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Posted 20 May 2007 - 07:24 AM

> don't think the fact that amphetamines cause permanent or at least long lasting changes to the brain is.

Sure, don't give amphetamines to your pet monkey/hamster. Don't take 3+ gram doses ... Don't you think they'd have found something more significant in humans, at clinical dosages over extended periods? It's not like there's been lack of trying.

>Hyperthermia is very relevent to amphetamine-type neurotoxicity because the superoxides which tend to cause things to go kaboom in neurons don't seem to form unless the temperature is beyond a certain threshold

Well, what do you think about hyperthermia seen with cocaine (which also has a significant serotonin component), which doesn't seem (at any dose) to show the long-lasting neurotoxicity seen with high-dose meth? Or are you saying that hyperthermia + amphetamine mode of action produces something special as opposed to mere hyperthermia, hm?
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#24 fast turtle

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Posted 20 May 2007 - 06:15 PM

Well, what do you think about hyperthermia seen with cocaine (which also has a significant serotonin component), which doesn't seem (at any dose) to show the long-lasting neurotoxicity seen with high-dose meth? Or are you saying that hyperthermia + amphetamine mode of action produces something special as opposed to mere hyperthermia, hm?


I wouldn't be surprised if cocaine is at least a little neurotoxic (it is a mild releaser as well as reuptake inhibitor). But yes, the mechanisms by which AMP exerts neurotoxicity are unique and seems inherent mostly to simple phenethylamines.
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#25 lalaland45

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Posted 18 July 2007 - 11:47 PM

after taking adderall for almost a year (which is a very short amount of time compared to some people) I am very surprised it is legal. My doctor diagnosed me with ADD when I was 15, and I was happy because it seemed to be some sort of explanation. I took 15mg everyday and was ecstatic with the results. It turned me into some sort of genious that I am certaintly not with out the adderall. It almost felt like cheating on my tests. After a few months it began to mess up my sleep schedule - I would not get to bed until 3 or 4 in the morning because I was too stimulated with the different activities and what not.

Then in the morning I would wake up and take my dose. With out much sleep adderall is terrible. It makes you feel jumpy and too alert and your body feels dead.

It worsened my OCD symptons also. All I ever wanted to do was homework and I had to redo everything until it was perfect. One thing I loved about adderall is it made me very interested in school, I loved to learn!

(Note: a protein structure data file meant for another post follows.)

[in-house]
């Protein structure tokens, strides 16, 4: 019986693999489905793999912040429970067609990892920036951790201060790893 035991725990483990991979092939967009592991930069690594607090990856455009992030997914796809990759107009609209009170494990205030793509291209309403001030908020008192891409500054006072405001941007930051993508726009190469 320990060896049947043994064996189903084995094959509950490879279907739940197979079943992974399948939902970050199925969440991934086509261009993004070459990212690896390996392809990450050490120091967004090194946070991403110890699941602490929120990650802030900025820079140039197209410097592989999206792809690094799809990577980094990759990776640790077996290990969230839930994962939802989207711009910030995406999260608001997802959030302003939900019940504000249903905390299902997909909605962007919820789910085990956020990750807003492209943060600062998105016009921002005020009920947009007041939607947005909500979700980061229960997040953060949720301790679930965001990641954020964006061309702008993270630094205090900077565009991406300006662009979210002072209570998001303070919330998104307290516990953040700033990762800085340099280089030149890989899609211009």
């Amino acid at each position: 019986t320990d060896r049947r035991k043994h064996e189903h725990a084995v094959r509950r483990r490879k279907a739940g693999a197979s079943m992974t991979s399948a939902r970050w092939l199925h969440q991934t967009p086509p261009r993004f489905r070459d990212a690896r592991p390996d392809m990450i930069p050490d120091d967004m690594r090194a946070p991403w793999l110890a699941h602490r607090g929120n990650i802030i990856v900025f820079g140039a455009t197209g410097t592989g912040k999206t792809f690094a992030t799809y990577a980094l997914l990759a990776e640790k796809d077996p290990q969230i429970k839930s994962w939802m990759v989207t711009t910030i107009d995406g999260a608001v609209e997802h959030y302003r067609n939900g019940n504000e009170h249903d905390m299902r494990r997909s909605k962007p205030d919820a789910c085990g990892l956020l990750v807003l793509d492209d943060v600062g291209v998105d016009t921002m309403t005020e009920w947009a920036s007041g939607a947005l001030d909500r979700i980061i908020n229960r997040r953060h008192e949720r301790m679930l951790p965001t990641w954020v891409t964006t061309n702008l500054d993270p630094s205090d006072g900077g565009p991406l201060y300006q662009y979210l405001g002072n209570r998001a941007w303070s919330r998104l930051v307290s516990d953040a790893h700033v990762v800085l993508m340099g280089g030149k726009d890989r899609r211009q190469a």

I tried to work out everyday or so when I was on adderall but after awhile going home to do my homework became so much more appetizing!! During the day I would eat very little and binge when I got home. I lost a lot of weight and since I was underweight when I started on it this was very unhealthy.

The adderall stimulated my mind but my body stopped functioning properly. Walking became a great work out and when I would try to return to yoga or something my body would shake so much. My extremities began turning purple because adderall is a vascular constrictor. I took it monday - friday at school and gave myself a break on the weekends, although all I wanted to do was sleep then. By thursday morning every week I felt like getting up was almost impossible, but by monday I was fine again.

It made my heart race and hurt a little bit and I never wanted to drink water even though its a major dehydrant.

My mom was worried about me so we went to an alternative health doctor - a doctor that is not endorsed and funded by major drug companies (like all psychiatrists are). They doctor explained to me how dangerous adderall was. After taking blood, urine, and saliva tests the doctor showed me my results. My adrenal glands were about to give out. My levels of norepinephron and other natural stimulants were dangerously low. I was on the brim of adrenal fatigue.

Now that its summer I haven't been taking it and I feel great. I haven't gained any weight back but my muscles are fine and my body feels like its functioning fine. I'm on a supplement which supports your adrenal glands - something EVERYONE who takes adderall should take. I'm probably going to keep takaing adderall to the end of high school, just at a lower dose.
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#26 matter_of_time

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Posted 19 July 2007 - 05:26 PM

Which supplement did you take to support your addrenal glands?
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#27 graatch

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Posted 20 July 2007 - 03:54 AM

I wouldn't be surprised if cocaine is at least a little neurotoxic (it is a mild releaser as well as reuptake inhibitor)


Not long-term in studies, but then: apparently, reuptake inhibition in general seems to prevent amphetamine neurotoxicity. (cool, huh?)

http://jpet.aspetjou...full/304/3/1181